Seth Godin wrote last October that, "If there's justice, [Kevin Kelly's What Technology Wants
] will win the Pulitzer Prize. And, while I think there remains some justice in the world regardless of the fact that it did not, we would agree that it deserved at least a nomination in the general nonfiction category (something another of our favorite books, Nicholas Carr's The Shallows: What the Internet Is Doing to Our Brain
, did happily receive). But, I'm sure that the book that won the category—Siddhartha Mukherjee's The Emperor of All Maladies: A Biography of Cancer
—is not at all undeserving. I haven't read it myself, but I've heard good things. I also know that Jack was pleased to see one of his favorite biographies of the year, Ron Chernow's Washington: A Life
, take home the prize in its category.
Also of note, for the first time ever a Pulitzer Prize was awarded to a series that did not appear in print—ProPublica's online series The Wall Street Money Machine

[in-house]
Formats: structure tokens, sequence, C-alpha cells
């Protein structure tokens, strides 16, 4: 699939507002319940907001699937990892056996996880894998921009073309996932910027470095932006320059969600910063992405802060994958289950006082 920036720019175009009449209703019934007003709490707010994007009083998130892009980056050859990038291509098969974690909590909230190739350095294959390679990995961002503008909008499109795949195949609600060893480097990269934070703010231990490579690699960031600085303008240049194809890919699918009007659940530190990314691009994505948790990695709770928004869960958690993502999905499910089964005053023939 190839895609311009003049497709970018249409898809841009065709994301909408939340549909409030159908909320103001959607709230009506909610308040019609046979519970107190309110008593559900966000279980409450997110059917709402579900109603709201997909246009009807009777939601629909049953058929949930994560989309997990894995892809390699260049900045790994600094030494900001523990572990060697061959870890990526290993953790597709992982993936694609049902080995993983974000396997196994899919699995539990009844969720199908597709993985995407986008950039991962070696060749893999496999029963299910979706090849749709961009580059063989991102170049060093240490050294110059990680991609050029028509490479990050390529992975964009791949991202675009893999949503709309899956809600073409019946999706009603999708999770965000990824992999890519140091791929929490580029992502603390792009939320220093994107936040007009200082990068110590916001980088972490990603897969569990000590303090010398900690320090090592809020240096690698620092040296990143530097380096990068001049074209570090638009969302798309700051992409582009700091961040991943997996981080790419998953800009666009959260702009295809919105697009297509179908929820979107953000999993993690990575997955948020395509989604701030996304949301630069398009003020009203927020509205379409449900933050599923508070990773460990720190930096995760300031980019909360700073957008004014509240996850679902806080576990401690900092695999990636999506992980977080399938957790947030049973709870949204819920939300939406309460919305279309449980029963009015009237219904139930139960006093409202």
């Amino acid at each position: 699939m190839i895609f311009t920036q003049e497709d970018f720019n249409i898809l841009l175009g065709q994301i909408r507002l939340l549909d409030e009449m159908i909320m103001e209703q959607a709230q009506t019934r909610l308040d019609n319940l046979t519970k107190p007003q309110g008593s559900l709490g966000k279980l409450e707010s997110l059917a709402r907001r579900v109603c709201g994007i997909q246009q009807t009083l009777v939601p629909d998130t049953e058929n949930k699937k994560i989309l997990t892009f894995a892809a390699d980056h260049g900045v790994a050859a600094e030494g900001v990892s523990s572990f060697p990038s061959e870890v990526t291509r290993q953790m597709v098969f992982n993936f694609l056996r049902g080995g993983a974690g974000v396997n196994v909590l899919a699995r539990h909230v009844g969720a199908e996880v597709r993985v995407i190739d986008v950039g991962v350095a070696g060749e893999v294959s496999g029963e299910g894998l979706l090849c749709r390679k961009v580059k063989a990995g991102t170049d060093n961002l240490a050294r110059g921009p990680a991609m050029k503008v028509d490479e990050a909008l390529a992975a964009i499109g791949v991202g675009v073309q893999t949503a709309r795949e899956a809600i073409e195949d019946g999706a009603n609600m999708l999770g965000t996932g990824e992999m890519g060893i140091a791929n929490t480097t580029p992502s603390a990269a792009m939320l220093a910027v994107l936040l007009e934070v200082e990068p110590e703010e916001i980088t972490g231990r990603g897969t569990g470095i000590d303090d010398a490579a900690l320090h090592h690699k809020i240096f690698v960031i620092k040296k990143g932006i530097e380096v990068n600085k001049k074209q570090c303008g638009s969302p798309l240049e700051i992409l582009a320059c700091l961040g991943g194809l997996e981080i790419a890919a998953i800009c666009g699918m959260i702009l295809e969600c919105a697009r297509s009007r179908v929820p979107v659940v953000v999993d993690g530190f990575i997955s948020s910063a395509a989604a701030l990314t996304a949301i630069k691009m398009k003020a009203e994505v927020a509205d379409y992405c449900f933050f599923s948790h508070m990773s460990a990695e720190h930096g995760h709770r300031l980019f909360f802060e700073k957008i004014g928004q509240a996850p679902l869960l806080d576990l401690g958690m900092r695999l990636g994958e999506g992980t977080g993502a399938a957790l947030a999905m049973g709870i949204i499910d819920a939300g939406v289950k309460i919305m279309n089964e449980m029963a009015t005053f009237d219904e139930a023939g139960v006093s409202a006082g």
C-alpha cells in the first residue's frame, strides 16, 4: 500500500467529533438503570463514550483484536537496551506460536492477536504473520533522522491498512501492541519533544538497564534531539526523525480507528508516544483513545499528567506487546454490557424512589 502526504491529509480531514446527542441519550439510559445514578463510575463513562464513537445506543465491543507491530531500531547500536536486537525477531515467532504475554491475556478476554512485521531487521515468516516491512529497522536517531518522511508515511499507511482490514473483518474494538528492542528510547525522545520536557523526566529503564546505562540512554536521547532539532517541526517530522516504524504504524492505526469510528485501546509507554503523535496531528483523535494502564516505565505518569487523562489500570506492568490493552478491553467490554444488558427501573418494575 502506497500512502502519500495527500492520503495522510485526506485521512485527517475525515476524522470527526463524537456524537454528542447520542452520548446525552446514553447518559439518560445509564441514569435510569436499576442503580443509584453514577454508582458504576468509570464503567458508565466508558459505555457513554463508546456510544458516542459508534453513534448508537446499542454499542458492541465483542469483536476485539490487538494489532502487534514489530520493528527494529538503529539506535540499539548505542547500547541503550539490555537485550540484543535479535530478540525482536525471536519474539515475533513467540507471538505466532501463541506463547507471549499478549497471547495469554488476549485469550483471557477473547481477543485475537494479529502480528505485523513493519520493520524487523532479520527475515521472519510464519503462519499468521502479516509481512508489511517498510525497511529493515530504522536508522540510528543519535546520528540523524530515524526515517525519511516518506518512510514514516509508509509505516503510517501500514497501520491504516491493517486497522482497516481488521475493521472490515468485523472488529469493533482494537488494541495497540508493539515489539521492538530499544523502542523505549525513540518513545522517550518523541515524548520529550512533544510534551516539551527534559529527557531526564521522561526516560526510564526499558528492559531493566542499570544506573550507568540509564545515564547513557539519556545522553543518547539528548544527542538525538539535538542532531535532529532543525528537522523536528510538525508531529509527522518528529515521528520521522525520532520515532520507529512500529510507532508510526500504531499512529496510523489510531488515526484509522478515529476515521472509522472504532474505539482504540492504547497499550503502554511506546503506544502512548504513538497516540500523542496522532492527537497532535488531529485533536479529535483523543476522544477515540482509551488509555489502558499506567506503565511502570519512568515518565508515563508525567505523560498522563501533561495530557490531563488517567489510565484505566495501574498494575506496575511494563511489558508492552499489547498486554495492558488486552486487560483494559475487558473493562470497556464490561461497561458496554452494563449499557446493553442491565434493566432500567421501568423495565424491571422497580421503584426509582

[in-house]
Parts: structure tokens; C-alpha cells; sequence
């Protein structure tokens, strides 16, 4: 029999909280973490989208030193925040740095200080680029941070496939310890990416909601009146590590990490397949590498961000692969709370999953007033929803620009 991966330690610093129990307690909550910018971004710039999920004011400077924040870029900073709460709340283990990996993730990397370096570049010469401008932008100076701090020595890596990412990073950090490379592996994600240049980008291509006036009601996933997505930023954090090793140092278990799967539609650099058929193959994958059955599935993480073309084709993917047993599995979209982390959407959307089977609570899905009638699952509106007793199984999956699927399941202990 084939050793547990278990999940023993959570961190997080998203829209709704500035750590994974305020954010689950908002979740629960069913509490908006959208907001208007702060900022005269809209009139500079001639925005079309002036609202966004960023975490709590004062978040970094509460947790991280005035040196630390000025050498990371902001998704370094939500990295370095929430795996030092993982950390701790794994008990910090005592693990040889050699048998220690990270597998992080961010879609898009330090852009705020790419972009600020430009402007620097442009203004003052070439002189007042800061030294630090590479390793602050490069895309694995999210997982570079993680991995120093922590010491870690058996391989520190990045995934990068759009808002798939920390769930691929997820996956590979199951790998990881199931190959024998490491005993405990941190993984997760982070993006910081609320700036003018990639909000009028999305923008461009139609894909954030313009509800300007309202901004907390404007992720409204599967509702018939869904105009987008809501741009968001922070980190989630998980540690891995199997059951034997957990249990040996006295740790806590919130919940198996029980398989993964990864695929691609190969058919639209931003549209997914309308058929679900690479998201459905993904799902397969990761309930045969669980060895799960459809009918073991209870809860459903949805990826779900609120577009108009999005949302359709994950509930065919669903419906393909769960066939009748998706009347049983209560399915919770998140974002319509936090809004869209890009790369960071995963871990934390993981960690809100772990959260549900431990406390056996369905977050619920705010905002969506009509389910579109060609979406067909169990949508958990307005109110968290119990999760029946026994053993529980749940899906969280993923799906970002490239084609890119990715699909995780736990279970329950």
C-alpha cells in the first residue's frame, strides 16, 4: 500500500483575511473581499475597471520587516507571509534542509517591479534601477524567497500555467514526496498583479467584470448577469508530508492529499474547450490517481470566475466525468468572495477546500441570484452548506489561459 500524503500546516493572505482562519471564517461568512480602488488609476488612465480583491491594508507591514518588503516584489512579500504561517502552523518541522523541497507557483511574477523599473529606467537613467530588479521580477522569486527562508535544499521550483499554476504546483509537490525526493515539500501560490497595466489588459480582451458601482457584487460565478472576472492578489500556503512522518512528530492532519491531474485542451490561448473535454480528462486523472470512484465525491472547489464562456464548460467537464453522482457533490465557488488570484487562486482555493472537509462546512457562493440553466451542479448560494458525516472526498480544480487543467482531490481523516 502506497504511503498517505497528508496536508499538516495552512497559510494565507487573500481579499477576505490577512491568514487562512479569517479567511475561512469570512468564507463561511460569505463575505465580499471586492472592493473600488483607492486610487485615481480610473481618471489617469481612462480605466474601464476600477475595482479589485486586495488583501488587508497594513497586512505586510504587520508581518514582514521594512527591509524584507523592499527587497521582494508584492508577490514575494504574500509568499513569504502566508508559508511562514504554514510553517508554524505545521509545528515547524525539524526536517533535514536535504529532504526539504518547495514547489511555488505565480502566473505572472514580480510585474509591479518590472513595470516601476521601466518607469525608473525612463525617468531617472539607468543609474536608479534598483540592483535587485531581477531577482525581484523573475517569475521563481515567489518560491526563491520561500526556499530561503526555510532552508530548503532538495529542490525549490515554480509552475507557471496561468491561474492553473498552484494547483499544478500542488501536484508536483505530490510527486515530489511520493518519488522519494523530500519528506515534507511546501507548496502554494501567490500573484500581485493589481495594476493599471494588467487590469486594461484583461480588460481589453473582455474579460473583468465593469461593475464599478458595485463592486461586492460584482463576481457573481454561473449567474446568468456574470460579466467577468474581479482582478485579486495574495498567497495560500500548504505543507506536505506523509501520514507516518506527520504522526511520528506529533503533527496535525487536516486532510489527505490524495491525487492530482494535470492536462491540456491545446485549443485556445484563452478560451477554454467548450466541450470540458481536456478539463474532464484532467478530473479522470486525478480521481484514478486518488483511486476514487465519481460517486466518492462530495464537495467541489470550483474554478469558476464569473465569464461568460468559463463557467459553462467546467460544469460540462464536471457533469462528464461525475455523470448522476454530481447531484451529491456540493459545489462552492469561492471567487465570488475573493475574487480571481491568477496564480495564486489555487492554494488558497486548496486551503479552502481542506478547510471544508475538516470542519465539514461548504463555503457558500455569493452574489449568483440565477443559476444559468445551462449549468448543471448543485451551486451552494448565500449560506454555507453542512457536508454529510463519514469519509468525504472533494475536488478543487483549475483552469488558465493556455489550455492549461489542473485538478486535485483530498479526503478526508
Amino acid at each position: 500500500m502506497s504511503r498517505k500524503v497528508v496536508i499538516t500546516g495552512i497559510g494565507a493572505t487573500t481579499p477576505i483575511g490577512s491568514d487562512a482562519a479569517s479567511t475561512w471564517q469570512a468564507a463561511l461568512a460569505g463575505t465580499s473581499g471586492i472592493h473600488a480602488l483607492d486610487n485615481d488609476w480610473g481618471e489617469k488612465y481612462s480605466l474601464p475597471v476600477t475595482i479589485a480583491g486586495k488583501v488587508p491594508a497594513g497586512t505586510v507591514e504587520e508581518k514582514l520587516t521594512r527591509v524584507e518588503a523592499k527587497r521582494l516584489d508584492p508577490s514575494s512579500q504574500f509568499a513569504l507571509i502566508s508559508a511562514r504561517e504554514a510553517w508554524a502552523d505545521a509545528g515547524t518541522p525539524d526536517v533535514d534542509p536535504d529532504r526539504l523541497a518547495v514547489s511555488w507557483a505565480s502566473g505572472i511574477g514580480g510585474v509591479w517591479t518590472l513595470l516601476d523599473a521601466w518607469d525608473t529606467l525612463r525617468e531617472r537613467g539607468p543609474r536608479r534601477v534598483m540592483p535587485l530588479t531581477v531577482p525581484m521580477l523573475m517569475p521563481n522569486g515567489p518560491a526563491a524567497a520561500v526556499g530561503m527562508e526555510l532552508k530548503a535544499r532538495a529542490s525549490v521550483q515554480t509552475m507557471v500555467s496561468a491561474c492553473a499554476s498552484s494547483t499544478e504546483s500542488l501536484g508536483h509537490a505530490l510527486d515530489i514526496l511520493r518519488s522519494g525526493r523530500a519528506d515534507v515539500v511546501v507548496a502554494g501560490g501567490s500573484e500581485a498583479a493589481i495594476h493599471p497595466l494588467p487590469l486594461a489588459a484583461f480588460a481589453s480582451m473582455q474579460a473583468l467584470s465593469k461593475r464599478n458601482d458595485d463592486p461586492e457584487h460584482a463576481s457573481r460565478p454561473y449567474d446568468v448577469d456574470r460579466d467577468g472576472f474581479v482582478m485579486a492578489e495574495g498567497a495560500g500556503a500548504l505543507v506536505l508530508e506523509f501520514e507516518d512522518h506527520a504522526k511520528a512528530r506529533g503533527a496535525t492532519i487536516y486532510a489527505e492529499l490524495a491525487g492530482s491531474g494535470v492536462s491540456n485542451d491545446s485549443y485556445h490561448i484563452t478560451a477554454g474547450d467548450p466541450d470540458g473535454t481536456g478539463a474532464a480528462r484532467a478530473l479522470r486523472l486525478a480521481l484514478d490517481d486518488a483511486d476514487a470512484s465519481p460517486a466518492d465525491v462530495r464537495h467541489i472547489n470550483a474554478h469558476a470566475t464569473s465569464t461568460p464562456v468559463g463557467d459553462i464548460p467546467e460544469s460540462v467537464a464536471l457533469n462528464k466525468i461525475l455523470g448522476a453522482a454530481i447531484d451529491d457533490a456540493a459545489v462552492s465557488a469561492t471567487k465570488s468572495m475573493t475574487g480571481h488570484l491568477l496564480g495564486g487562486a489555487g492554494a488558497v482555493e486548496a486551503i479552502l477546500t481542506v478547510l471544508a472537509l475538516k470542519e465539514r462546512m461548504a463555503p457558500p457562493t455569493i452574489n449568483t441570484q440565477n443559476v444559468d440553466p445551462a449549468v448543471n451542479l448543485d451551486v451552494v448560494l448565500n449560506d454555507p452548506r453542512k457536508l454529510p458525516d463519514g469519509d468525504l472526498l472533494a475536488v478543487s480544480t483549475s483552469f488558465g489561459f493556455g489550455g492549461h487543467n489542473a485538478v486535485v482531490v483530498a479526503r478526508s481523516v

by Jesse Eisinger and Jake Bernstein. It was given to them "for their exposure of questionable practices on Wall Street that contributed to the nation's economic meltdown, using digital tools to help explain the complex subject to lay readers." As The New York Times
reported, "Corporate malfeasance was a theme in the awards this year."
And, finally, we'd like to note and congratulate our hometown newspaper, The Milwaukee Journal-Sentinal
, which took home the award for explanatory reporting
"for their lucid examination of an epic effort to use genetic technology to save a 4-year-old boy imperiled by a mysterious disease." In fact, congratulations to all the winners! If you'd like to read more or see a list of all the winners, head to The New York Times roundup
or visit the Pulitzer Prize website